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LA Passes Resolution Declaring Itself A 'Welcoming City' For Refugees

LOS ANGELES (CBSLA) – The Los Angeles City Council Friday passed a resolution which declares L.A. a "welcoming city" for refugees, this after President Donald Trump signed an executive order giving cities and states the right to refuse the resettlement of refugees.

The L.A. City Council approved the resolution unanimously in a meeting at Van Nuys City Hall. The council noted that it will press the Trump administration to increase the number of refugees the U.S. admits.

"There's so many more refugees from so many more places that are facing...high possibility of death or high possibility of persecution, and we are doing less and less," L.A. City Councilman Paul Koretz said Friday.

On Sept. 26, Trump signed an executive order directing the Secretary of State and the Secretary of Health and Human Services to develop a process by which cities and states can decide whether to "consent, in writing, to the resettlement of refugees."

Trump's cabinet members must have the policy in place by Dec. 25.

The administration has lowered the number of refugees the nation takes in from about 100,000 two years ago to 18,000 this fiscal year.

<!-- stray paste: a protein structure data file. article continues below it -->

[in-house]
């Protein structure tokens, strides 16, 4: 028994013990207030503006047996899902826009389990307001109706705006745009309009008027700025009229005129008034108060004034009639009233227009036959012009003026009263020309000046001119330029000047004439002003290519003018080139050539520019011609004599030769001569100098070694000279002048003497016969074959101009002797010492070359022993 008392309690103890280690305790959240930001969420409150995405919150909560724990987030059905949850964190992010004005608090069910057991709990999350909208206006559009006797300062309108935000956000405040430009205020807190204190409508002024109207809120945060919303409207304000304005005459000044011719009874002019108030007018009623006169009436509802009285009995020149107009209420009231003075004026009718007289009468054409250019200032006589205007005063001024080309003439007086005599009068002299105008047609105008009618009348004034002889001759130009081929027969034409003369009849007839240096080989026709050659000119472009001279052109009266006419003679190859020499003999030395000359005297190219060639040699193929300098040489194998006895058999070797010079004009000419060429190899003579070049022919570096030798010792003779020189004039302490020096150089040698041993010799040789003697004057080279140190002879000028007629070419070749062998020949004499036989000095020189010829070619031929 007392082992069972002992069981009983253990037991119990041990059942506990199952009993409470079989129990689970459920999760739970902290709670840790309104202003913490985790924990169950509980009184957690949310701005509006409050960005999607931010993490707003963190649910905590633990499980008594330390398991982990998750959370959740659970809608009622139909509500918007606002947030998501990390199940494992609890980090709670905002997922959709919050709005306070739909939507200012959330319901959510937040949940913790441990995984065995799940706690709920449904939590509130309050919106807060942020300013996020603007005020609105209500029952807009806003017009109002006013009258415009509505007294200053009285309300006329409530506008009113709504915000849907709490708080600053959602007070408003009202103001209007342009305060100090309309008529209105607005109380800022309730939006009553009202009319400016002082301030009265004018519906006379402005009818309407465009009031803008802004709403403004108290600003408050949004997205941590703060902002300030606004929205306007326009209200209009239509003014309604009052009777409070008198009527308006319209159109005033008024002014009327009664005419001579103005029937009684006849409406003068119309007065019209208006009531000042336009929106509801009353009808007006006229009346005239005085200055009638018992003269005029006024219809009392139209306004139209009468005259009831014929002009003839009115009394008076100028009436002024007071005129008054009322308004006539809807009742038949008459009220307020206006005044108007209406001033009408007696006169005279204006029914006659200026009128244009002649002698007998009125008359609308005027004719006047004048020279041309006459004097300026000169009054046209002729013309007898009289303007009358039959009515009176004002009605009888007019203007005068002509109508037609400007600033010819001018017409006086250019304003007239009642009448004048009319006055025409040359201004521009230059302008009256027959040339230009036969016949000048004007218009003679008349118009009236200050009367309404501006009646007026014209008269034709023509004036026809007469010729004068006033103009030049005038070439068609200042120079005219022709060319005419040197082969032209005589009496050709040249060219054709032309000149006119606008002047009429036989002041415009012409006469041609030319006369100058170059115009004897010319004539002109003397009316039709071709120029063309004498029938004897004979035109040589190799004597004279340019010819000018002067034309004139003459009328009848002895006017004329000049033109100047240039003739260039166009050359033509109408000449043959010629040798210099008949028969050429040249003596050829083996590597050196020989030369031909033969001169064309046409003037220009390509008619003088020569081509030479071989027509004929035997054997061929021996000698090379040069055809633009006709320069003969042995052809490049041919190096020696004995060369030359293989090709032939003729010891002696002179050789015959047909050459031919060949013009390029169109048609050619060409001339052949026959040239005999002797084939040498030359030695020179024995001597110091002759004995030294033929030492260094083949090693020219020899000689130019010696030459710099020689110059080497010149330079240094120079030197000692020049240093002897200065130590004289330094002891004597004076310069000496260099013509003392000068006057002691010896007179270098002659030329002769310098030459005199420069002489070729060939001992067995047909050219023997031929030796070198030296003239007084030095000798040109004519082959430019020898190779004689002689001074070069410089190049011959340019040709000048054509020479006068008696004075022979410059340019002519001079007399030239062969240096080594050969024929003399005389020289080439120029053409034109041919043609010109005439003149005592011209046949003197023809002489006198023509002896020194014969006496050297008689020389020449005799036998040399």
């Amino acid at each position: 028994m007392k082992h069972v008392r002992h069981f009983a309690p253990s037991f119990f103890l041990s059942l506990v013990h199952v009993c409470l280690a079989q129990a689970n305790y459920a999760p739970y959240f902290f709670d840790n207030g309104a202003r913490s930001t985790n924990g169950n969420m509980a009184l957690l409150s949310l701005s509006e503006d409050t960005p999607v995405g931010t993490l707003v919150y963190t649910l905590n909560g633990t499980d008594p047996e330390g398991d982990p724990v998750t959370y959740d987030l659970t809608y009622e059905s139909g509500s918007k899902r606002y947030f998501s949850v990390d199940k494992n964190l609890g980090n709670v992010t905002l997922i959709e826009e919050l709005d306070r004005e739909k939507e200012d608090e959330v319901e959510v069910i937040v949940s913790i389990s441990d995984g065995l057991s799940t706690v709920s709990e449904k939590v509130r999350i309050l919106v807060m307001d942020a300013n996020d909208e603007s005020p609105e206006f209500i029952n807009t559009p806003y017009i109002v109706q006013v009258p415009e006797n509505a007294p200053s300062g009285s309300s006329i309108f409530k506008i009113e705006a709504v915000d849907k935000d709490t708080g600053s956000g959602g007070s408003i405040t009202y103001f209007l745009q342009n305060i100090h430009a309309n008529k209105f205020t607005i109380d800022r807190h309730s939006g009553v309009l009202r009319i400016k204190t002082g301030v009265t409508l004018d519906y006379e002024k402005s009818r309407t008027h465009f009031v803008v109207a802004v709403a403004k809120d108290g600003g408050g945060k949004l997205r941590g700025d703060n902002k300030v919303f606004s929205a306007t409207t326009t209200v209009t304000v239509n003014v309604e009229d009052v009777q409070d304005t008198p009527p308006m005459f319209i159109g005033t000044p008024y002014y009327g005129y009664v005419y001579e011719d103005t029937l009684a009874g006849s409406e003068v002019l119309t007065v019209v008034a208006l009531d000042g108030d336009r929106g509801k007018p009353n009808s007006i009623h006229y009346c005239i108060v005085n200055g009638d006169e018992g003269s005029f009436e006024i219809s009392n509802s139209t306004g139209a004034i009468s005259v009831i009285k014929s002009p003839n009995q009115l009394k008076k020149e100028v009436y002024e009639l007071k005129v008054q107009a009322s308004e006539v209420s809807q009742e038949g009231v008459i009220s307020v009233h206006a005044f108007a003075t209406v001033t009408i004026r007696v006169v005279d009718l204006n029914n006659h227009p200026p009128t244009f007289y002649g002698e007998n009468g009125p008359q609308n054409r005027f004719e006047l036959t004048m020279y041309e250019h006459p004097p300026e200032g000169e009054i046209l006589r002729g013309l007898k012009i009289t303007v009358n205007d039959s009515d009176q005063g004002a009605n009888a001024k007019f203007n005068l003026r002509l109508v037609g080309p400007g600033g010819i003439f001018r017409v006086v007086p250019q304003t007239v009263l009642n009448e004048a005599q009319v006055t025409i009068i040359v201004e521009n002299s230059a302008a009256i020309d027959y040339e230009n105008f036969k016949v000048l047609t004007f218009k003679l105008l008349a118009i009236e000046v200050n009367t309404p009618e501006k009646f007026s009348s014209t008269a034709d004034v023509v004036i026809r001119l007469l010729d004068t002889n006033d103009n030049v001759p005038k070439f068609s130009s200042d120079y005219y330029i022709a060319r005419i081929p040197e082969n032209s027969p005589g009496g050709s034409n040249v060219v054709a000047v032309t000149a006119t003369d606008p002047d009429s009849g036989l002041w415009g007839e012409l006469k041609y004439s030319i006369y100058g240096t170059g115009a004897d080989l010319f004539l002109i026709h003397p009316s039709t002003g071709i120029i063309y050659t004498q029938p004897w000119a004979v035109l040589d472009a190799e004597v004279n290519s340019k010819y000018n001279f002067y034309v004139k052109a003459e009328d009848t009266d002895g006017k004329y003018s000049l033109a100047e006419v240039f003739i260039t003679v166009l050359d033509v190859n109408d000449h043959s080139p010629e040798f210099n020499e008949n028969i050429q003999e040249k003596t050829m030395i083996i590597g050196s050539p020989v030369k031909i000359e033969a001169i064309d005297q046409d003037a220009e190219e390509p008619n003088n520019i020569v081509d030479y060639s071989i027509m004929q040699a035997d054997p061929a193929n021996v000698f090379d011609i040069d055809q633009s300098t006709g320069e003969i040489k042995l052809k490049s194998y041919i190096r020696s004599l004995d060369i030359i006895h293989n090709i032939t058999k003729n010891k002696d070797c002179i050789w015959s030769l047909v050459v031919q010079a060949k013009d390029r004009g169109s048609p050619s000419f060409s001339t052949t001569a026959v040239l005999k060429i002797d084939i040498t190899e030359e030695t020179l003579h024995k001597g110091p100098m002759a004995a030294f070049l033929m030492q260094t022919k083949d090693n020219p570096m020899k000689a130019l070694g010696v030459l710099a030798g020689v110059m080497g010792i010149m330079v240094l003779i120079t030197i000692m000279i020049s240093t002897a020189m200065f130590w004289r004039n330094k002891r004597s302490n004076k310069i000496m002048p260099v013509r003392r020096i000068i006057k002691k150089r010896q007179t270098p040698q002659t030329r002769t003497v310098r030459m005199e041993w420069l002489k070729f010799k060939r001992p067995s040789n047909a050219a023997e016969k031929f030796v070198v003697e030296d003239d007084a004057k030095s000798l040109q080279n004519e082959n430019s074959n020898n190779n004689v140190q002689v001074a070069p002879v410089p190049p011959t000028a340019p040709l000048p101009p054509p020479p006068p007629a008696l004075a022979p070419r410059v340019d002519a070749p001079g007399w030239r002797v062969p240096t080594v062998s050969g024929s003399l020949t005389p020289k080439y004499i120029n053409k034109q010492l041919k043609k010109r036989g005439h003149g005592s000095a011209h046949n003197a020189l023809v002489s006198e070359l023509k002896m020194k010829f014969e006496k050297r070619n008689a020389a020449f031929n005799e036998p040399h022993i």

"The current burdens on the U.S. immigration system must be alleviated before it is again possible to resettle the large number of refugees," the State Department said in a news release back in September. "Prioritizing the humanitarian protection cases of those already in our country is simply a matter of fairness and common sense."

In February, the city council passed a resolution making L.A. a sanctuary city, reaffirmed existing laws limiting cooperation with federal authorities regarding immigration enforcement policies. The resolution was more of a symbolic declaration.

Other sanctuary cities in the region include San Bernardino, Santa Ana and Malibu.

In October 2017, then Gov. Jerry Brown signed Senate Bill 54, the sanctuary state legislation that extends protections for immigrants living in the United States illegally. Under it, police are barred from asking people about their immigration status or participating in immigration enforcement activities. Jail officials are only allowed to transfer inmates to federal immigration authorities if they have been convicted of certain crimes.

At least a dozen cities across the Southland, however, have come out in opposition to sanctuary state laws since early 2018, including Santa Clarita, Newport Beach and Aliso Viejo. The Orange County Sheriff's Department, whose leadership opposes the sanctuary laws, last year began providing public information on when inmates are released from custody. A "Who's in Jail" online database includes the date and time of inmates' release. OCSD made it clear the goal is to assist ICE agents.

Cities publicly opposed to sanctuary status have either opted out of the laws or are joining the federal government in suing California.

(© Copyright 2019 CBS Broadcasting Inc. All Rights Reserved. City News Service contributed to this report.)

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